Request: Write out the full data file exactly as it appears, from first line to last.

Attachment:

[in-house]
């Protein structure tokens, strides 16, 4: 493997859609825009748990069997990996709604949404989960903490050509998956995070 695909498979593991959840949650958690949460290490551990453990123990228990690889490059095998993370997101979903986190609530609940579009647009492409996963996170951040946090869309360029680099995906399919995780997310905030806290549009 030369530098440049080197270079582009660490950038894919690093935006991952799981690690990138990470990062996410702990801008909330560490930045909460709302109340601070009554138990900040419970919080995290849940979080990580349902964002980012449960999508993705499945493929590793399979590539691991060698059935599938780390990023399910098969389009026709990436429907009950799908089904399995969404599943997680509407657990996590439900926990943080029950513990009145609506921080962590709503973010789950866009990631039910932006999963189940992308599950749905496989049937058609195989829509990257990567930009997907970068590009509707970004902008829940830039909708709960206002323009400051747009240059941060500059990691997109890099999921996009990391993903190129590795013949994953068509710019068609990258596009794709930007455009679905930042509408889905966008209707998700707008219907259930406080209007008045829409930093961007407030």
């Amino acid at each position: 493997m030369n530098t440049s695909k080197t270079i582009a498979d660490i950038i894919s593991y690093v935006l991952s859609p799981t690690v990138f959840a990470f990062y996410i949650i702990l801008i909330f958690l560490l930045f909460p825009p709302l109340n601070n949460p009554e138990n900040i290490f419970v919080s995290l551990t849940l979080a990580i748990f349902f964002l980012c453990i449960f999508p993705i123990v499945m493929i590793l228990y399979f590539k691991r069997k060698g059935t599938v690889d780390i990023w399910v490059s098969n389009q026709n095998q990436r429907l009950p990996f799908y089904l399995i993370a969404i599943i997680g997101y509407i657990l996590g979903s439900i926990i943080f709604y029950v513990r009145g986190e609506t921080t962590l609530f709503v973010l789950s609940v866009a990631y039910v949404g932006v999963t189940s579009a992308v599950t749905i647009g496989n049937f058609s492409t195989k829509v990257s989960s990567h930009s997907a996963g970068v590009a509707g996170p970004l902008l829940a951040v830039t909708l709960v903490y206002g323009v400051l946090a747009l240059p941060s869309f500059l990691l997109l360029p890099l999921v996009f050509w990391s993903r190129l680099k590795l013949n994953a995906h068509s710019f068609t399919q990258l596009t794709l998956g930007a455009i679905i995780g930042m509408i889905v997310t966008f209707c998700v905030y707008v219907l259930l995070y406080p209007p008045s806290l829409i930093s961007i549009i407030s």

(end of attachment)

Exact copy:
[in-house]
């Protein structure tokens, strides 16, 4: 493997859609825009748990069997990996709604949404989960903490050509998956995070 695909498979593991959840949650958690949460290490551990453990123990228990690889490059095998993370997101979903986190609530609940579009647009492409996963996170951040946090869309360029680099995906399919995780997310905030806290549009 030369530098440049080197270079582009660490950038894919690093935006991952799981690690990138990470990062996410702990801008909330560490930045909460709302109340601070009554138990900040419970919080995290849940979080990580349902964002980012449960999508993705499945493929590793399979590539691991060698059935599938780390990023399910098969389009026709990436429907009950799908089904399995969404599943997680509407657990996590439900926990943080029950513990009145609506921080962590709503973010789950866009990631039910932006999963189940992308599950749905496989049937058609195989829509990257990567930009997907970068590009509707970004902008829940830039909708709960206002323009400051747009240059941060500059990691997109890099999921996009990391993903190129590795013949994953068509710019068609990258596009794709930007455009679905930042509408889905966008209707998700707008219907259930406080209007008045829409930093961007407030």
């Amino acid at each position: 493997m030369n530098t440049s695909k080197t270079i582009a498979d660490i950038i894919s593991y690093v935006l991952s859609p799981t690690v990138f959840a990470f990062y996410i949650i702990l801008i909330f958690l560490l930045f909460p825009p709302l109340n601070n949460p009554e138990n900040i290490f419970v919080s995290l551990t849940l979080a990580i748990f349902f964002l980012c453990i449960f999508p993705i123990v499945m493929i590793l228990y399979f590539k691991r069997k060698g059935t599938v690889d780390i990023w399910v490059s098969n389009q026709n095998q990436r429907l009950p990996f799908y089904l399995i993370a969404i599943i997680g997101y509407i657990l996590g979903s439900i926990i943080f709604y029950v513990r009145g986190e609506t921080t962590l609530f709503v973010l789950s609940v866009a990631y039910v949404g932006v999963t189940s579009a992308v599950t749905i647009g496989n049937f058609s492409t195989k829509v990257s989960s990567h930009s997907a996963g970068v590009a509707g996170p970004l902008l829940a951040v830039t909708l709960v903490y206002g323009v400051l946090a747009l240059p941060s869309f500059l990691l997109l360029p890099l999921v996009f050509w990391s993903r190129l680099k590795l013949n994953a995906h068509s710019f068609t399919q990258l596009t794709l998956g930007a455009i679905i995780g930042m509408i889905v997310t966008f209707c998700v905030y707008v219907l259930l995070y406080p209007p008045s806290l829409i930093s961007i549009i407030s």